Talking to clients key to esthetician's job

Talking to clients key to esthetician's job

April 22nd, 2010 by Holly Leber in Business Around the Region

* Name: Priscilla Romans, 26

* Job Title: Esthetician

* Location: In the Buff Day Spa and Salon on Ringgold Road

Staff photo by Danielle Moore/Chattanooga Times Free Press Priscilla Romans, an esthetician at the In the Buff Salon and Day Spa on Ringgold Road in Chattanooga, gives client Peggy Parks a facial and eyebrow wax Friday afternoon. Ms. Romans, a Chattanooga native, has practiced cosmetology for six years.

* First job: "This is actually my first job as a professional." She worked at Marks and Morgan jewelry store through college.

* Favorite part of job: "I love the girl talk. I love waxing, but I think I love the girl talk. It's a really laid-back atmosphere and it's a fun job, but the girl talk is my favorite. I have clients who call and ask for a therapy session. They'll talk to me about anything and they'll get really personal. ... I hear a lot of great stories."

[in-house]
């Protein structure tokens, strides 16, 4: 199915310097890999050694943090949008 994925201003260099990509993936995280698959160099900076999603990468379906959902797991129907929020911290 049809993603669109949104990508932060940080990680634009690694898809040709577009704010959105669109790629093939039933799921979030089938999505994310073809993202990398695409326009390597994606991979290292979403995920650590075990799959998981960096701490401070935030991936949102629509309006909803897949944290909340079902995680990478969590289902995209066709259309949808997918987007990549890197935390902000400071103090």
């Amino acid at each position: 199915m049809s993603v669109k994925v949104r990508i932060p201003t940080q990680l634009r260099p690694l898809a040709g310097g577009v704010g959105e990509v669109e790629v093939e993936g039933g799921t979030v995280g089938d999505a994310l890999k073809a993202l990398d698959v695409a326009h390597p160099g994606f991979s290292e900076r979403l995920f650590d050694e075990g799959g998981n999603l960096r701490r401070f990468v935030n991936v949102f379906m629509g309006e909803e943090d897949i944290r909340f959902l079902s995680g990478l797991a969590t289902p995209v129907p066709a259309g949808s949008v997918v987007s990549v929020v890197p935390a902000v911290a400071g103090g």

* Special rewards: "My client relationships. I've made some really good friends doing this. I think the results I see. I've had several clients come in with extreme acne and to put them on a new skin care regimen and see the after... it makes a huge difference to see how relieved and excited they are." She has also treated a lot of women with sun damage and hyper-pigmentation.

* Best advice: "You have to be driven. It's not as easy as you're led to believe in beauty school. You have to be patient and hardworking. Business is not handed to you. The first few years, I wasn't very busy. It was very discouraging. I've been doing this now for six years and it's taken me just about that long to get to where I expected to be."

* Making a career of it: Study at a cosmetology school. Ms. Romans went to New Concepts in Cleveland, Tenn. After completing 750 hours of study, she took a state board exam, which included both practical and theoretical subject matter. "Once you're licensed, you're ready to start working." Ms. Romans' licensing process took about a year.

-- Compiled by staff writer Holly Leber, hleber@timesfreepress.com